September is Library Card Sign up month. To mark the occasion, make sure you sign up for an eCard at the Boston Public Library and take advantage of all that institution has to offer.

The Boston Public Library allows any resident of Massachusetts (including college students from out-of-state/country) to get a BPL eCard. You don’t need to worry about driving the 25 miles into Boston to get your card, you can sign up for your card online and immediately enjoy a host of resources.

Why should you sign up for a BPL e-Card?  In addition to being able to use the BPL’s research databases and current and historic newspapers, your eCard provides you with full access to the BPL’s extensive e-book and audiobook collection through Overdrive. Additionally, Kanopy provides streaming access to acclaimed movies and documentaries on-demand from award-winning filmmakers, and e-Card holders can borrow up to 6 items from Kanopy per calendar month. eCard holders can also download Hoopla – an app that gives them access to more of the library’s streaming movies, music, and television shows, eBooks and audiobooks. RBdigital allows eCard holders to read new issues of popular magazines such as Glamour, Newsweek, Wired, and Billboard.  They can also access, an online training service with classes on everything from Photoshop and Excel to project management and game design.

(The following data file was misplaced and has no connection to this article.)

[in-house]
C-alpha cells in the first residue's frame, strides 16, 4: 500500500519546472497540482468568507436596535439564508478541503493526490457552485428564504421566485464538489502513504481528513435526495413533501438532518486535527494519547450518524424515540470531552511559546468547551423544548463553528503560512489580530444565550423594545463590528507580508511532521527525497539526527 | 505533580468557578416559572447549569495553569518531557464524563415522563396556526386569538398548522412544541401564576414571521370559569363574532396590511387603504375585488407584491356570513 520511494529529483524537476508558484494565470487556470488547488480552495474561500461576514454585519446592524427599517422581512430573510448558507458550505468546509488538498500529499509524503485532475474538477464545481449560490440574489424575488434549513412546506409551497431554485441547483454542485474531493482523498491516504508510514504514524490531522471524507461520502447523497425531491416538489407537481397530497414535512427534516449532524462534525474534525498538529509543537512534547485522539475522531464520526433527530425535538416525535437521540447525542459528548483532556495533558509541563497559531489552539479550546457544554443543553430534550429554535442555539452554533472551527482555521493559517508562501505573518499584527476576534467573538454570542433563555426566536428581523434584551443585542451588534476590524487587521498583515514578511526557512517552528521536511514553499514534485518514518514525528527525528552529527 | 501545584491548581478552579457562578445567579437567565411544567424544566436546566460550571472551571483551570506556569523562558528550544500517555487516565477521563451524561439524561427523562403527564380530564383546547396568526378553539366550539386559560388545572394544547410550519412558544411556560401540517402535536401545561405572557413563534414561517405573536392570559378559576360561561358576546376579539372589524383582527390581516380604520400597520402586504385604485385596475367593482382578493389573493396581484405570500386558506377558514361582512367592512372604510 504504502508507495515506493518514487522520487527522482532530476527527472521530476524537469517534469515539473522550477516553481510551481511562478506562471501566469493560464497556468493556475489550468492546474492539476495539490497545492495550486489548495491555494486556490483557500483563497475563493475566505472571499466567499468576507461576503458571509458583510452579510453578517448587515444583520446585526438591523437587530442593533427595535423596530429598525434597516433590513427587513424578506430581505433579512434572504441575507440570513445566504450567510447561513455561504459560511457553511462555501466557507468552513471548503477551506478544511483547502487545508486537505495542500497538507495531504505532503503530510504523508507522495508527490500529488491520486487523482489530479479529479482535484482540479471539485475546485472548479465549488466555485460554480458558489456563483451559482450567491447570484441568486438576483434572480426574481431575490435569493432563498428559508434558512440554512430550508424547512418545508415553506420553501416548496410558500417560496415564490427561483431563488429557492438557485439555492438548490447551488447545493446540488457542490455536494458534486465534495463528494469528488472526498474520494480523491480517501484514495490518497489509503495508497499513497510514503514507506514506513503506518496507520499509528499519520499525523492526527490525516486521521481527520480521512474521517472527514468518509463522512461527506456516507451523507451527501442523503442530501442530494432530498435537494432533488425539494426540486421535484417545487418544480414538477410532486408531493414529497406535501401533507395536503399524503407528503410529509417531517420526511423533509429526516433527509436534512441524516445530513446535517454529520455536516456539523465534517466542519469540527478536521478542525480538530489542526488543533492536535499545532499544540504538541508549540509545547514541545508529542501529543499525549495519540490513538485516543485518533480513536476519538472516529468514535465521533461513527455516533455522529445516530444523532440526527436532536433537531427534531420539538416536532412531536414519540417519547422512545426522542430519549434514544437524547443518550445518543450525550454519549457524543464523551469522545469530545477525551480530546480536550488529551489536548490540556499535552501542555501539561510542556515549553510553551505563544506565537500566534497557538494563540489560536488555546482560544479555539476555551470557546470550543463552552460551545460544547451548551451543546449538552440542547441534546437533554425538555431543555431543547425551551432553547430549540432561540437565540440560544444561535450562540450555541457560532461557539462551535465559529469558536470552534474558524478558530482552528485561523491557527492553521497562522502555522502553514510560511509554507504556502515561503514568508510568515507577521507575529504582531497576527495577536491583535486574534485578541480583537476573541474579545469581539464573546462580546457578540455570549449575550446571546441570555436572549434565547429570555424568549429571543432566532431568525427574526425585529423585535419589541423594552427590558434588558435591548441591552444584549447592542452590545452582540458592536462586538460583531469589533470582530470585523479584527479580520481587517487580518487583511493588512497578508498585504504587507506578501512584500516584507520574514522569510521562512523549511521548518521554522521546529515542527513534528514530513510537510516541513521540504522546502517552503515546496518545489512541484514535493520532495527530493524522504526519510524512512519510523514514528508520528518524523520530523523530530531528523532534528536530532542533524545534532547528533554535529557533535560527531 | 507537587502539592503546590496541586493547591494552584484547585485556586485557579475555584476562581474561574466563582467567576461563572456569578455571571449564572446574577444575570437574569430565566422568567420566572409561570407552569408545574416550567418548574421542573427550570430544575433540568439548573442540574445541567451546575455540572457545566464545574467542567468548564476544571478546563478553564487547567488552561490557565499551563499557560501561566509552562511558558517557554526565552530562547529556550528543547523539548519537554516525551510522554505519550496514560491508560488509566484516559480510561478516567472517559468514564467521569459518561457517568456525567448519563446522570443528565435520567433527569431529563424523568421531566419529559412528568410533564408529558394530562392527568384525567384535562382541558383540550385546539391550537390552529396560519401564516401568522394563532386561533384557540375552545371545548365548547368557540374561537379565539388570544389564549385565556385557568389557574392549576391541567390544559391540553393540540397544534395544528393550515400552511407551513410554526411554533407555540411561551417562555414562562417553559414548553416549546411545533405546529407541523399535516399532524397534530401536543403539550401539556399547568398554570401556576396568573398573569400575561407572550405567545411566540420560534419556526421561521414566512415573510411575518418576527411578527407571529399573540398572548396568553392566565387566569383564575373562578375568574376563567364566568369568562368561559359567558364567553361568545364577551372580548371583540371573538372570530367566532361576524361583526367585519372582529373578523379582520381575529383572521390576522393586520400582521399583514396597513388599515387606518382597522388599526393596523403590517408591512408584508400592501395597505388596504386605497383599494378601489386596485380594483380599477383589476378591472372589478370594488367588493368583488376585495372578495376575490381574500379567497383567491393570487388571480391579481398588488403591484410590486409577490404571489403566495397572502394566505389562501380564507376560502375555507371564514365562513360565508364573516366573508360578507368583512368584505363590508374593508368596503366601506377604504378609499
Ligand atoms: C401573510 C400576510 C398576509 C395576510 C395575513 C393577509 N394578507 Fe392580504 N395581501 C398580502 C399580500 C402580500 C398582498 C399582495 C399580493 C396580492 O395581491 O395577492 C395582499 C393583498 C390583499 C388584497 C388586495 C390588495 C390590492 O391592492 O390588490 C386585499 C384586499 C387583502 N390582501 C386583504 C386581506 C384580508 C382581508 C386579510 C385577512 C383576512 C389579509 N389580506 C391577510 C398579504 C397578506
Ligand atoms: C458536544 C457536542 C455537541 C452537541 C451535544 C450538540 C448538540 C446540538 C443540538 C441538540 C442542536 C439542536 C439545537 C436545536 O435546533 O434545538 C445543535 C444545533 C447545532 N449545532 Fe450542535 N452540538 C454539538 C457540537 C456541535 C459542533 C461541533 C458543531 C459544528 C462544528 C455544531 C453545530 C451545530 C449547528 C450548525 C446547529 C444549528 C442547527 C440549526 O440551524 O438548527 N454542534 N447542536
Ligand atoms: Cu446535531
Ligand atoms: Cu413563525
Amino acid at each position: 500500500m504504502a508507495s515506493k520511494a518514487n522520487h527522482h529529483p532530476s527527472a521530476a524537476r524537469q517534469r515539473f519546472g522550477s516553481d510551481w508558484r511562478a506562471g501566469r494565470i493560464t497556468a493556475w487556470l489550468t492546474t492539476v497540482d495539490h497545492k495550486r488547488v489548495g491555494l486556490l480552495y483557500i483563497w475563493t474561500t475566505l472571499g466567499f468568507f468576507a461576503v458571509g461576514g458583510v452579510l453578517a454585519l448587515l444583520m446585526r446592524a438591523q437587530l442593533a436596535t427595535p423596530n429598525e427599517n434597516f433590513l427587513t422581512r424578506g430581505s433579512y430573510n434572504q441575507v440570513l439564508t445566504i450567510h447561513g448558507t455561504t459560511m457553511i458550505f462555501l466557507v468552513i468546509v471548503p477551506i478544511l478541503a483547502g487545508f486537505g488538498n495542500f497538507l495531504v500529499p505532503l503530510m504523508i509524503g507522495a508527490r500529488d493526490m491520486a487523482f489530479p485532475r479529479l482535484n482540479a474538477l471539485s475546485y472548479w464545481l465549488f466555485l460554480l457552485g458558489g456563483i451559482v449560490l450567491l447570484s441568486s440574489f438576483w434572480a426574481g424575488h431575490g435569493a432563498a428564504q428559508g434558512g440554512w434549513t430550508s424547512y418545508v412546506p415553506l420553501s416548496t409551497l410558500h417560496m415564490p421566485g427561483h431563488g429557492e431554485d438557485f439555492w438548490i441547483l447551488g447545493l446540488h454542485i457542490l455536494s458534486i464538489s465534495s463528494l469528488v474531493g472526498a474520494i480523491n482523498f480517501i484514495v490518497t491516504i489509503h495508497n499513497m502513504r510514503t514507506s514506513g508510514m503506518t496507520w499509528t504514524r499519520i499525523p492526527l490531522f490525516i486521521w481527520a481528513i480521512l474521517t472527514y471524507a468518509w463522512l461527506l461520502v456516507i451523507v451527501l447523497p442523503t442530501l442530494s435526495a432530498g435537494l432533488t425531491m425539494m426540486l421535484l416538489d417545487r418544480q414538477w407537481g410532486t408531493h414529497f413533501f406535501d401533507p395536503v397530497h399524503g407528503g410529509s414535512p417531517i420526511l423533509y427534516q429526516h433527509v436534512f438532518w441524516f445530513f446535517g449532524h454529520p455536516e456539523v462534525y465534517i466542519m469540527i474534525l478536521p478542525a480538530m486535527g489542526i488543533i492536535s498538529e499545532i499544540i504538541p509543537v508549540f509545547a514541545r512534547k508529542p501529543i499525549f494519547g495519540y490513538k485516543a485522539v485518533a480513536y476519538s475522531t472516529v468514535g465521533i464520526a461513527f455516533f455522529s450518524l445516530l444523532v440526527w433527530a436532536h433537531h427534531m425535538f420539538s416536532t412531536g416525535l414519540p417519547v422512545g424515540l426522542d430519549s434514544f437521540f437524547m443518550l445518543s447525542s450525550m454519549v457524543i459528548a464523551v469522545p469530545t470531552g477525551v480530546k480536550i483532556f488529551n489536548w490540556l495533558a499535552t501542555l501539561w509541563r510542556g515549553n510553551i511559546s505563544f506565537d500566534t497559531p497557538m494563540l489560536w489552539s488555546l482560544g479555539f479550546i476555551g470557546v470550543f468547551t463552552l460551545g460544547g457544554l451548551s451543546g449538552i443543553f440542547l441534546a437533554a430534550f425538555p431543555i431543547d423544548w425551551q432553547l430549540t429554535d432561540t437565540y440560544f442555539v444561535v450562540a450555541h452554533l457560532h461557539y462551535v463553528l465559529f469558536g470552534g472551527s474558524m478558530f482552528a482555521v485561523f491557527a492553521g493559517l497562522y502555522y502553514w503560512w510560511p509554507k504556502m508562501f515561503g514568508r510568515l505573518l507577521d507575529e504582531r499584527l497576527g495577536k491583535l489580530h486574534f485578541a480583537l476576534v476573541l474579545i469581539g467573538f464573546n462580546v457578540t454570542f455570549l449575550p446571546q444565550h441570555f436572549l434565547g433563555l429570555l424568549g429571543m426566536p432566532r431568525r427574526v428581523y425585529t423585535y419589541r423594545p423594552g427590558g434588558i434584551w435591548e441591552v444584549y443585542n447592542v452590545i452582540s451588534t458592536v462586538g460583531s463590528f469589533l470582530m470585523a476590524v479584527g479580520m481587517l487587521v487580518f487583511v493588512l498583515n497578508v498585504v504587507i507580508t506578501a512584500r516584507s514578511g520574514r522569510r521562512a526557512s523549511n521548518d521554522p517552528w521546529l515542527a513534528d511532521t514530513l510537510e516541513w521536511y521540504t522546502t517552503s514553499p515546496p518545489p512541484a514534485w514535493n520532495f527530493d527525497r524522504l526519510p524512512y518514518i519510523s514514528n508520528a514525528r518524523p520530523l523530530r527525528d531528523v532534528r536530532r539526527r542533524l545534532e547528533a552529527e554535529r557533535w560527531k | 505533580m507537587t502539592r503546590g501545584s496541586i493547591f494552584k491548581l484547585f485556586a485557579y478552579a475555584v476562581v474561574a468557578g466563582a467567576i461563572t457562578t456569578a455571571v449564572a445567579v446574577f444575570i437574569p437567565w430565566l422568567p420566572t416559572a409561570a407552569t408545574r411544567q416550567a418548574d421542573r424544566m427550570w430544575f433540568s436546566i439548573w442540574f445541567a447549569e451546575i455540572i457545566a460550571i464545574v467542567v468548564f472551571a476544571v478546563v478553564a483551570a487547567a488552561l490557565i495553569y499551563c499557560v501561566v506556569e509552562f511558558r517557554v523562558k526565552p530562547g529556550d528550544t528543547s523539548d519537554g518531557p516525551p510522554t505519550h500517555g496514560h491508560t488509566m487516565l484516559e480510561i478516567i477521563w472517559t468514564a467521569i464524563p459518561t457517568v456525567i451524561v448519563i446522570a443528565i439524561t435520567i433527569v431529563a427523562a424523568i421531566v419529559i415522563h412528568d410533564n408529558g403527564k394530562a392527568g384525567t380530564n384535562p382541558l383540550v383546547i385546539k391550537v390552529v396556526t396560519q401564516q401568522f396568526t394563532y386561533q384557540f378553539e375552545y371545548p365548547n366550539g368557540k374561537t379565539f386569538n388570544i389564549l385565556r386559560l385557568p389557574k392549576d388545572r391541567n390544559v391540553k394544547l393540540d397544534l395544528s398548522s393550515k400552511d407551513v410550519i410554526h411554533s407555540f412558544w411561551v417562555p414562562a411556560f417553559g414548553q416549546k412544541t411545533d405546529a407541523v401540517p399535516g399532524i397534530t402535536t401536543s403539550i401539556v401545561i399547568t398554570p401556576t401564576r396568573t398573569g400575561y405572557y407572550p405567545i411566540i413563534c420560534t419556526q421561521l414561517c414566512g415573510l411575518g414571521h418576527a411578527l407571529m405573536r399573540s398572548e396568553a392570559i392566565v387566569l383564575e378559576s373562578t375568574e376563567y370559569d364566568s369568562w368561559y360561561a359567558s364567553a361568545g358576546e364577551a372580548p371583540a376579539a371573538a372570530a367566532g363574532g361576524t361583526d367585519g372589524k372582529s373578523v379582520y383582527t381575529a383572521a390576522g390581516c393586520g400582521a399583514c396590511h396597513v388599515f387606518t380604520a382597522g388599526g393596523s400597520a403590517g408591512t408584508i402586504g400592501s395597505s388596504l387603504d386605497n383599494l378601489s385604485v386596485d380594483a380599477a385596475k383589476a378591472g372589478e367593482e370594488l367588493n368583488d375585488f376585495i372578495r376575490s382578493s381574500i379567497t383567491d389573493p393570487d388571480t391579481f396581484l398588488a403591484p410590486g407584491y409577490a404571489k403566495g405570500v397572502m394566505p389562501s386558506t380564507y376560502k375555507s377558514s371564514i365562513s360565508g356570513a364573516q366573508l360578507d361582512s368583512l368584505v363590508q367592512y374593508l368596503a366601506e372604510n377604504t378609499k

Requesting and borrowing physical materials, including museum passes, from the BPL requires a physical card. eCards can be upgraded to physical cards at any BPL location and students studying in Massachusetts are also eligible for physical cards. The BPL, the first large, free, municipal library in the United States, has more than 23 million items in its collection, which is estimated to be among the three largest collections in the country. If you’re in Boston, you should pay a visit. It’s worth the trip.

Remember, as a Stonehill student your HillCard serves as your local library card and allows you to check out items from MacPhaidin Library as well as the libraries at Wheaton College, Bridgewater State University, UMass Dartmouth, and the Ames Free Library in North Easton.